Originally posted on The Huffington Post.**
With Mike Huckabee and Donald Trump out of the race, Mitt Romney moves one step closer to securing the front-runner position among likely and potential GOP presidential candidates. Much of Romney’s appeal may come from the fact that he’s a moderate businessman who just feels electable — if he can land the nomination that is.
The common sense these days is that Romney’s record on health care could dramatically affect his chances come Primary Election Days early next year. But, following his speech in Ann Arbor Michigan last week, Romney’s attempt to re-shape his position on health care has come under fire from both the right and the left.
Presumably out of fear of a general election scenario with Romney, Democrats have worked as hard as the Governor’s opponents to point out to conservatives the striking similarities between “Romneycare” and “Obamacare” — most notably, the individual mandate. Further, it’s clear the media most watched/read by conservatives aren’t ready to give him a pass either. After his address, pundits on the right slammed Romney and Greg Sargent of the Washington Post (Post Opinions) suggested that Romney is “on his way to losing one of the most important contests of 2012: The Fox News Primary.”
Similarly, in New Hampshire the Union Leader didn’t give Mitt Romney any easy outs either, criticizing him for not clearly differentiating himself enough from Obama. However, the sentiment of the media doesn’t reflect what voters are thinking in the Granite State.
According to our latest poll done here at the Suffolk University Political Research Center (SUPRC), it’s true the health care plan passed by Washington two years ago isn’t popular. Some 86 percent of likely Republican Primary voters felt that universal health care should be repealed (52 percent) or modified (34 percent).
Yet, a majority of respondents (53 percent) said that Romney’s involvement in helping to pass Massachusetts’ universal health care law would not affect their decision to vote for him. Among those who identified as Undeclared/ Independent (roughly 40 percent of all likely GOP Primary voters), some 20 percent said Romney’s involvement in passing Massachusetts’ health care bill would actually make them more likely to vote for him, and similarly 50 percent said it made no difference.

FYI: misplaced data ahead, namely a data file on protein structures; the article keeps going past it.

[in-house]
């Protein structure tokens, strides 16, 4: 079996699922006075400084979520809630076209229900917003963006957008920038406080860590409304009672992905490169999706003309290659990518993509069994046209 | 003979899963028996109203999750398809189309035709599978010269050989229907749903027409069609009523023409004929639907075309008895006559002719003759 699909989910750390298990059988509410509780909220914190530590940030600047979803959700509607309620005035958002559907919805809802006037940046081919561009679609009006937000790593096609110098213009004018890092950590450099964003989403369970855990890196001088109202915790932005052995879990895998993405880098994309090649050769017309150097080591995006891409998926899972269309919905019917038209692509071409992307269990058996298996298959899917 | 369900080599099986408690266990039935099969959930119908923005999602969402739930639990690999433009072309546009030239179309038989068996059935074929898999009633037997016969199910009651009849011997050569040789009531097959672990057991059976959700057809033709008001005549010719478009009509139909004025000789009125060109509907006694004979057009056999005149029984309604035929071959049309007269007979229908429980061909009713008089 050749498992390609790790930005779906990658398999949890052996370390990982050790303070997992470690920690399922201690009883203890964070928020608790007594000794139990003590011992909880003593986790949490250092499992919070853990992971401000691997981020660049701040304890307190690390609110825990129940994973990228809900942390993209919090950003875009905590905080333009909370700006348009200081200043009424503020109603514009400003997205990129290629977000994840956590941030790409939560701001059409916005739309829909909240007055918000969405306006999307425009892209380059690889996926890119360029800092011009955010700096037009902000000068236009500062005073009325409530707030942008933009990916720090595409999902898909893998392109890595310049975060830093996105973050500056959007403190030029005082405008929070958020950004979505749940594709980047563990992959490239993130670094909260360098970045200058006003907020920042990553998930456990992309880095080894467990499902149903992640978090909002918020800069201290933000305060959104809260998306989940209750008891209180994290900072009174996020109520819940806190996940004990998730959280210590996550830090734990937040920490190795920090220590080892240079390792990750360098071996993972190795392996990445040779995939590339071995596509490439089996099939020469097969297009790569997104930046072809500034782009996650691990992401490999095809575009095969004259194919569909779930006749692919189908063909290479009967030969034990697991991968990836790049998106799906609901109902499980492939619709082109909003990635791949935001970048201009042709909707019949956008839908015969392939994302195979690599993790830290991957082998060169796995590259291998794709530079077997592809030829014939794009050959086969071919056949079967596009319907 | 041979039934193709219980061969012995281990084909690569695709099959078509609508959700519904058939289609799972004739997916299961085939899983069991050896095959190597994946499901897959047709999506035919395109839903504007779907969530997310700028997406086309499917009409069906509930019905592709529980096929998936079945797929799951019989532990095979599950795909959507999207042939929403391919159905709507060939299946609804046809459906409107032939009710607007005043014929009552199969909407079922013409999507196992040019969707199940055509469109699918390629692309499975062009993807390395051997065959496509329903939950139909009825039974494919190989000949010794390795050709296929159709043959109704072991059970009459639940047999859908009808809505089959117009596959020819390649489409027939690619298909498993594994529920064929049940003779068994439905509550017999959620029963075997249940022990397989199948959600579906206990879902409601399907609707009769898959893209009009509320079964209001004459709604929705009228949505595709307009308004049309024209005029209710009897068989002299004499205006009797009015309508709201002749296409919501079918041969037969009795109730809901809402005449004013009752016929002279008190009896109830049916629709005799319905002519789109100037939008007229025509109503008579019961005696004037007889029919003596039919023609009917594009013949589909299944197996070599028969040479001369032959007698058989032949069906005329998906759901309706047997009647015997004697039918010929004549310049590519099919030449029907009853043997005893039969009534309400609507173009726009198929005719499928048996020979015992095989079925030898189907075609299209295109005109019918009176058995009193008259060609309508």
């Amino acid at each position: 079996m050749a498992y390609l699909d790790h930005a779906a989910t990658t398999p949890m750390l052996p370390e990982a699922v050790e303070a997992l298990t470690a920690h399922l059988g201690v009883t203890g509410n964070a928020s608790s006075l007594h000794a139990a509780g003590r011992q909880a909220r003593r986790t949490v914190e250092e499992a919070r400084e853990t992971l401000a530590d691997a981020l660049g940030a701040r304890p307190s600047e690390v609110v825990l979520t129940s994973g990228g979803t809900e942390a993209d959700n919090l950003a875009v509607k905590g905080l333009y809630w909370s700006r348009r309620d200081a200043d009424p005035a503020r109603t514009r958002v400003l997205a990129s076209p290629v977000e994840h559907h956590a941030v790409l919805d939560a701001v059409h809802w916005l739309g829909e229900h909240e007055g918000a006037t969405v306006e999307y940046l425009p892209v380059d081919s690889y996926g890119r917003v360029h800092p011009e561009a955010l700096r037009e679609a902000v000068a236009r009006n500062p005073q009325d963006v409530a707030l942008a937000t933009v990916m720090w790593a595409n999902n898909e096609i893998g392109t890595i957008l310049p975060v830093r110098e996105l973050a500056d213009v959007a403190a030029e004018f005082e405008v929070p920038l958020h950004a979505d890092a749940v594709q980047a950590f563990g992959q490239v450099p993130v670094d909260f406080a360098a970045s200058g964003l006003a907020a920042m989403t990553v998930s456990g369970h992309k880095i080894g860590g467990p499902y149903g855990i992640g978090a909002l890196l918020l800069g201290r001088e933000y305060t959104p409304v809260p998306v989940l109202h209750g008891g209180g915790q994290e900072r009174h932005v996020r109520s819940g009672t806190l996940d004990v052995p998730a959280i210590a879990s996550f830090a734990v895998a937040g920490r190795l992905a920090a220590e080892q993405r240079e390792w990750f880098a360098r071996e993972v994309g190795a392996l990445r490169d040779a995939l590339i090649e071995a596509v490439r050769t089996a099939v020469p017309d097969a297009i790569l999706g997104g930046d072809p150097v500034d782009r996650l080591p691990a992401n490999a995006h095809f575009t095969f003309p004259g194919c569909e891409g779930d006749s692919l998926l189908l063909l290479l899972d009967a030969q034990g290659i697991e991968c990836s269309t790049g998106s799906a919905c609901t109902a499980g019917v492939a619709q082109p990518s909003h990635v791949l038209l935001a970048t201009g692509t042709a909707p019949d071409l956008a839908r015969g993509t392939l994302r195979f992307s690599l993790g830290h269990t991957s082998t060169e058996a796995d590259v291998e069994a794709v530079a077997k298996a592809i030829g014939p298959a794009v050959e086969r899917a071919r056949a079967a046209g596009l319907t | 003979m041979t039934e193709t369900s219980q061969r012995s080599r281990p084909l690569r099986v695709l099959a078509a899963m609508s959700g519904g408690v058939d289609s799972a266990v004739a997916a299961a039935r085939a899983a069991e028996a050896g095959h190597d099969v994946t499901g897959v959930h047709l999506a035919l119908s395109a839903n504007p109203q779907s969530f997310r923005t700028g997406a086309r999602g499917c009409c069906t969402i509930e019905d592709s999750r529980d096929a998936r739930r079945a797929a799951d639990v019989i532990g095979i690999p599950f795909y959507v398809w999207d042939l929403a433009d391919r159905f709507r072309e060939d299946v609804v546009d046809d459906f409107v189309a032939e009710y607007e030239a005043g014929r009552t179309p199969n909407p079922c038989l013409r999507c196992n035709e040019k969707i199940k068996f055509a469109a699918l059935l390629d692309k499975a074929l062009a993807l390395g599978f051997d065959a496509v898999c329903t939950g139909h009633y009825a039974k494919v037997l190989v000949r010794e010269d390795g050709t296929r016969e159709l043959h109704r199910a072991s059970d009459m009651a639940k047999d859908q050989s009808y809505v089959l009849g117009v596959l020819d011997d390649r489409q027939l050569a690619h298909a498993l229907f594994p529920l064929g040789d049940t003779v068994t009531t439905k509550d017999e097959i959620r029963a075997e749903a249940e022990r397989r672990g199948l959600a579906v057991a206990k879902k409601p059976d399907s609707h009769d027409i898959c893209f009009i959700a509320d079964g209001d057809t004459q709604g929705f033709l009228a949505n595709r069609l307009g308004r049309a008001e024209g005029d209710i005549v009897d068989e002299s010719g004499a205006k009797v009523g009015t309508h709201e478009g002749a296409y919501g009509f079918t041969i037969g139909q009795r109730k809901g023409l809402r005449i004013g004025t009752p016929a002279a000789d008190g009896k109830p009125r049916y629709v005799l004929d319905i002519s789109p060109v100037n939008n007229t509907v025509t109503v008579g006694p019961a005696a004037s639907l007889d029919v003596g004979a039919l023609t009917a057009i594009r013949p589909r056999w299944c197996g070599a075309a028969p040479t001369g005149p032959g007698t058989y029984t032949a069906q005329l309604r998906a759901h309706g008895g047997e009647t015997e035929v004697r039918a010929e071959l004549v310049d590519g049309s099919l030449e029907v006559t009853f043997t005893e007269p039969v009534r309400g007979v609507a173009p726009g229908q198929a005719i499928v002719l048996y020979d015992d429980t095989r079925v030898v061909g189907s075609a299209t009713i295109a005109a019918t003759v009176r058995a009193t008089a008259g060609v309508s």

Given the influence of New Hampshire’s Presidential Primary and that independents and new voters who register at the polls may choose a Republican ballot, it’s beneficial to Mitt Romney that these voters are not holding his Massachusetts health care legacy against him.
It would be easy to dismiss Romney’s numbers in New Hampshire given its proximity to Massachusetts — especially considering that the state’s main population center resides within Boston’s media market. However, given that our Florida numbers match New Hampshire’s (vote/lean Romney — NH GOP: 38 percent, FL GOP 33 percent) it’s clear that Romney is finding some strong baseline support from Republican voters in key areas.
Further, SUPRC’s New Hampshire study found the two most important qualities for a presidential candidate among potential voters were honesty (29 percent) and integrity (10 percent). And, while pundits have slammed Romney for his failure to clarify this or denounce that, he certainly hit these notes on the head, saying “A lot of pundits around the nation are saying that I should just stand up and say this whole thing was a mistake… There’s only one problem with that: It wouldn’t be honest.”
While health care could be an important (or at least easy) wedge issue for Romney’s opponents, harping too much on it could be detrimental. The issue of health care does not appear to be a cutting one among New Hampshire GOP Primary voters. Those surveyed were predominantly focused on the issues of reducing the national debt (28 percent), and jobs and the economy (37 percent)–compared to with only 5 percent who picked health care as the most important issue.
Given the importance of both New Hampshire and Florida in winning the nomination, while Romney might not impress the pundits, it’s clear that he is making serious headway towards appealing to the constituencies that matter the most — the voters.
**Co-authored with David Paleologos, Director of the Suffolk University Political Research Center